The nature of mathematics: Towards a social constructivist account
Ernest P. (1992) The nature of mathematics: Towards a social constructivist account. Science & Education 1: 89–100. Available at http://cepa.info/2989
Table of Contents
The philosophy of mathematics
Mathematics as a social construction
Objections to this view
Strengths of the social constructivist account
Some implications for education
Two dichotomies in the philosophy of mathematics are discussed: the prescriptive – descriptive distinction, and the process – product distinction. By focusing on prescriptive matters, and on mathematics as a product, standard philosophy of mathematics has overlooked legitimate and pedagogically rewarding questions that highlight mathematics as a process of knowing which has social dimensions. In contrast the social-constructivist view introduced here can affect the aims, content, teaching approaches, implicit values, and assessment of the mathematics curriculum, and above all else, the beliefs and practices of the mathematics teacher.
I wish to apply two dichotomies to a discussion of the philosophy of mathematics: the prescriptive-descriptive distinction, and the process – product distinction. For much of this century, the philosophy of mathematics has focussed on mathematical knowledge as a product, and has eschewed the process aspect of its epistemology. Knowledge as a product has been the focus of much of the philosophy of mathematics, not the process of coming to know. Secondly, the most visible accounts of the nature of mathematics and mathematical knowledge have been prescriptive – legislating how mathematics should be understood – rather than providing accurately descriptive accounts of the nature of mathematics. Although there are good historical reasons for these misconceptions, until they are overcome accounts of the nature of mathematics do violence to its reality. Once knowing, as well as knowledge is admitted as a legitimate concern of epistemology, it is possible to be more accurately descriptive. This leads to the acknowledgement of the human role in the creation of mathematics, that it is in fact a social construct. Once this view is adopted, it can be seen as relating to a number of other currents of contemporary thought. Such a case stands on its own merits, without a consideration of the educational implications. But once this case has been made, it can be seen to have immense educational implications. For a view of mathematics as a way of knowing and as a social construct can powerfully affect the aims, content, teaching approaches, implicit values, and assessment of the mathematics curriculum, and above all else, the beliefs and practices of the mathematics teacher.
The philosophy of mathematics
The problem and task of the philosophy of mathematics is to account for the nature of mathematics. This is a special case of the task of epistemology, namely to account for human knowledge. The standard approach to this task is to assume:
Assumption 1: There is a set of propositions that represents human knowledge in any field, and a set of procedures for verifying these propositions (or at least providing a warrant for their assertion).
Epistemology traditionally distinguishes between a posteriori and a priori knowledge, according to whether these procedures involve empirical verification or not (respectively). Mathematical knowledge is a priori knowledge because its propositions are established by means of logic, without recourse to empirical data. Since the truths of mathematics are established irrespective of the facts of the world, no data can overturn them. Thus mathematical knowledge is the most certain of all forms of knowledge.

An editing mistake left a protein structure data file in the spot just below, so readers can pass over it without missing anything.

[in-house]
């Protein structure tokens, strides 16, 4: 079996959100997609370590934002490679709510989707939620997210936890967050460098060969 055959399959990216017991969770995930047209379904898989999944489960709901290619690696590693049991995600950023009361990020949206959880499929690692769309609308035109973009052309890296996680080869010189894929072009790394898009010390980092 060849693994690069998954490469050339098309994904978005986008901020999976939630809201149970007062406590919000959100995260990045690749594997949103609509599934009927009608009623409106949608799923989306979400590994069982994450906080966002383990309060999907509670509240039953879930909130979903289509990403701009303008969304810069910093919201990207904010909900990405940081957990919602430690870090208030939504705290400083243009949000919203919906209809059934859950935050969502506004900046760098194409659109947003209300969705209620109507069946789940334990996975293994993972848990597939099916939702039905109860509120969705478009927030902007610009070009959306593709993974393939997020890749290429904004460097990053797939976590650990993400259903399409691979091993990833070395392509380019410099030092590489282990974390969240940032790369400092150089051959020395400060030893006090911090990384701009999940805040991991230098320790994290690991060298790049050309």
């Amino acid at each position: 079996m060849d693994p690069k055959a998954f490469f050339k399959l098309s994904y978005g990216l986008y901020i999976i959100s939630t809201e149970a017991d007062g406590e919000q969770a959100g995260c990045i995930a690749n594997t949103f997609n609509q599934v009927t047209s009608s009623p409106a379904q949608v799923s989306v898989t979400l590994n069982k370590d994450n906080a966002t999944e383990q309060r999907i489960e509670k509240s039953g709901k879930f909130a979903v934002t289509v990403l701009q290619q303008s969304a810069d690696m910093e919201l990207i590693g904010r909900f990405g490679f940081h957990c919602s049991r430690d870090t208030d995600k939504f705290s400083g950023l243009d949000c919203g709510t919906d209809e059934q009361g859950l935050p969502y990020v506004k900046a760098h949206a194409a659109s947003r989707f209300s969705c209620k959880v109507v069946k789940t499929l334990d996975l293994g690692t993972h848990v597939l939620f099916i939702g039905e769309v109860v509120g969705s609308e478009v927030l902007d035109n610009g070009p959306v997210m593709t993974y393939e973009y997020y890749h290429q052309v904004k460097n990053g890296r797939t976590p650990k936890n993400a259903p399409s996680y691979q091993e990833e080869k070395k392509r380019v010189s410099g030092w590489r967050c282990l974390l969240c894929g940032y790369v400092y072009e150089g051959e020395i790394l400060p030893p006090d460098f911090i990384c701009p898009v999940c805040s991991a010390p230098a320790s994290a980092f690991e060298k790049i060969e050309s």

Traditionally the philosophy of mathematics has seen its task as providing a foundation for the certainty of mathematical knowledge. That is, providing a system into which mathematical knowledge can be cast, which provides a systematic way of establishing its truth.
Assumption 2: The role of the philosophy of mathematics is to provide a systematic foundation for mathematical knowledge, that is for mathematical truth.
This assumption can be illustrated with the well known philosophical schools: logicism, formalism and intuitionism. Each of these schools utilises deductive logic as a means of warranting mathematical knowledge. Mathematical propositions which count as knowledge are either axioms, which are assumed or stand on their own merits, or the deductive consequences of axioms. Logicism rests its axioms on logic, intuitionism claims its axioms are self-evident, and formalism denies meaning or truth to its axioms at the object language level, but claims they are self-evident at the meta-language level. Each school justifies its rules of logic similarly. The schools are thus able to offer a programme for the warranting of mathematical knowledge, by re-casting it in their own way.
Ab initio the quest for certainty in mathematics is problematic, because of the precision that is needed in defining mathematical truth. We can distinguish between three truth-related concepts used in mathematics:
There is the truth of a mathematical statement relative to a background theory: the statement is satisfied by some interpretation or model of the theory.There is the logical truth or validity of a mathematical state ment relative to a background theory: the statement is satisfied by all interpretations or models of the theory.There is the provability of a mathematical statement with the aid of assumptions drawn from a background theory: there is a finite logical proof of the statement from the axioms of the theory.